Friday, 13 November 2015


The last couple of weeks have seen blog posts from guest writers talking about how they got into writing – whether by genetic disposition (Jenny Kane) or by going on a residential writing course (Maggie Cummiss).

Guest posts like this always get a lot of interest. Perhaps it’s because a lot of my readers are themselves writers, so they want to know how other people have made their way into print. But a lot of people seem to be interested in my posts about tango and I'm sure I have already written something about how I started writing, so I wondered if some of you might be interested in how I moved into the strange world of Argentine tango.

When I started to ski I looked for something that would keep me ski fit out of season and what I came up with was ice skating. Eventually I took up ice dance, the evil love-child of figure skating and ballroom dance. One of my fellow ice dancers turned out to be a tango teacher and she persuaded me to give that a go.

After the strict tempo rigidity and formalised postures of ballroom dance, the freedom of the fluid tempo and constant improvisation of tango came as a revelation. Here was a dance where you could let the music take you and sweep you along and where your partner would move naturally with you. People complained that tango stretched their ability to balance, but after years of staying upright on blades a few millimetres across, the idea that I could rest my whole foot on the ground was an unprecedented luxury. And moving from getting up before dawn to practice in a freezing ice-rink to staying up late on a sweaty dance floor was very heaven.

We started to learn a very theatrical style of tango – showy and fun, but more Strictly than anything than an Argentinian would recognise as their national dance. Still, my partner and I knew no better and, caught up in the romance of it, we eventually booked our tickets to Buenos Aires.

Maldita Milonga, Buenos Aires

 With all its dirt and poverty, crime and corruption, its economic insanity and political failure, it remains, for us a city of wonders. We love the buzzing streets, the friendly people, the food, the cafes, the bookshops and theatres, the zoo, the parks. Over the years we've been robbed (Buenos Aires pickpockets are true artists), we've found ourselves staying in an apartment without electricity or water, we've been lost, soaked (in summer it doesn't rain often but when it does there can be catastrophic floods) and baked. And we still love the town and have met some wonderful people. Most of all, for us, we have heard marvellous music and seen some fantastic dancers. But on that first visit, most of this was before us. What we mainly realised was that we couldn't dance tango at all. The style we had been taught may have looked quite glitzy but had nothing in common with the close embrace and sensuous movement of the dance we saw in Buenos Aires. We came back to London and got a new teacher.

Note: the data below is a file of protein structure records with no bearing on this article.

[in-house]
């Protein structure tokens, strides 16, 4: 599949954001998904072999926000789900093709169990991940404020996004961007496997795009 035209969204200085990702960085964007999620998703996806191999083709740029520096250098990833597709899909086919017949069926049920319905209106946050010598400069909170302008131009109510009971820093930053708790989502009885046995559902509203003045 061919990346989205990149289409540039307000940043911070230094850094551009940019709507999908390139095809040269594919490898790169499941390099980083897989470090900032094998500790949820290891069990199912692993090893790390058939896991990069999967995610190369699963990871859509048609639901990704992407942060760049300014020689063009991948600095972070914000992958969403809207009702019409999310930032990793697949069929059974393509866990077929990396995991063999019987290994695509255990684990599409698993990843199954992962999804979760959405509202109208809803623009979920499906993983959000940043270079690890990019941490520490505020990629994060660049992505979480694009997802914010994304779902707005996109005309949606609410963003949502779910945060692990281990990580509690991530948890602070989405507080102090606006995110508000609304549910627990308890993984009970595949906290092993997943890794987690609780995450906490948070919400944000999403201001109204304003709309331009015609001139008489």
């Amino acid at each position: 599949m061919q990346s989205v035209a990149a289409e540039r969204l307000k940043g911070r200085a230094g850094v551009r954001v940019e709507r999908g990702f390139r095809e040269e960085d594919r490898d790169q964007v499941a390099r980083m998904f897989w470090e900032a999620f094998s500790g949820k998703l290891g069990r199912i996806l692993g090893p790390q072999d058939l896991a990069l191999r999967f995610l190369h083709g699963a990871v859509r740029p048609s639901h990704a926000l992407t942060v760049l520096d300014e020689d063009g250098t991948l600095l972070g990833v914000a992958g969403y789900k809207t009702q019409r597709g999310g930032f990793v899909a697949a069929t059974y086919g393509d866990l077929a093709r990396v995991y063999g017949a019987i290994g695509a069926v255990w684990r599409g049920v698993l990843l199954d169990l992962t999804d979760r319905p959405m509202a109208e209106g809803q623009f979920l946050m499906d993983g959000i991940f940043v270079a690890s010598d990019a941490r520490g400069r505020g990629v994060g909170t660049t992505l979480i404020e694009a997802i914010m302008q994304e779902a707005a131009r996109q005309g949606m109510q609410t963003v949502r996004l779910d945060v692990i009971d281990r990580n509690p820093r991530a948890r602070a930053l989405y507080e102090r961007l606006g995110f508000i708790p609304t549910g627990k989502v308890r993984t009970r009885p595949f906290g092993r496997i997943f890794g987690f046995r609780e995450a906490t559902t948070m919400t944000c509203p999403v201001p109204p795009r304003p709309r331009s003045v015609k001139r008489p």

Bianca is from Eastern Europe and has an acerbic teaching manner. But, as someone explained, ‘She is so harsh because she cares so much.’ A brilliant technical dancer (and an astonishingly sexy one) she took our dance to pieces and slowly put it back together again in something that approached an Argentine style. We went back to Buenos Aires and found ourselves taking the floor without making quite such fools of ourselves.

A couple of years later we moved on. Bianca was great, but we wanted to explore other styles and we started lessons with Alexandra Wood. You may have seen Alex on TV (she appeared on Strictly and turns up from time to time on other shows) or in the stage show (or DVD) Midnight Tango. A lovely dancer and a fantastic teacher, she built our confidence while remorselessly drilling us in the basic steps from which all the other fancy moves flow.

By now a horrifying amount of our lives is defined by tango. We go out dancing socially far too often (you can dance every night of the week in London if you want to) and have danced in Paris and Reykjavik. My partner has even danced in Seoul. Whenever we can afford it, we are off to Argentina again. We have cleared out a room in our house so that we have space to dance. We have adapted to a life that only really gets going after 10.00pm (2.00am in Buenos Aires). We both own ridiculous numbers of shoes and the first question my partner asks when looking a new dress is: ‘Can you dance in that?’ Our music collection is dominated by tango in all its forms, from the deeply traditional orchestras of the 1930s to tango covers of Beatles classics.

Tango by the Seine

Tango (we are assured by Argentines we know) has been scientifically shown to ward off heart problems, depression and even dementia. There’s no doubt that it improves posture and general fitness. It’s clearly true that it brings a whole new social life and the knowledge that in any big city in the world you need only a pair of shoes and the address of the local tango club to find yourself among friends.

With Burke in the Land of Silver I was able to combine my love of Argentina and my love of writing. There’s no reason why I should ever have to choose between tango and writing, but, if I ever did, I think it is writing that would be cast aside while I hit the floor to lose myself in dance.

Bianca teaches in London. Details at

Alex divides her time between London and Italy. Her website is at

If you have questions about taking up tango, feel free to post them here.

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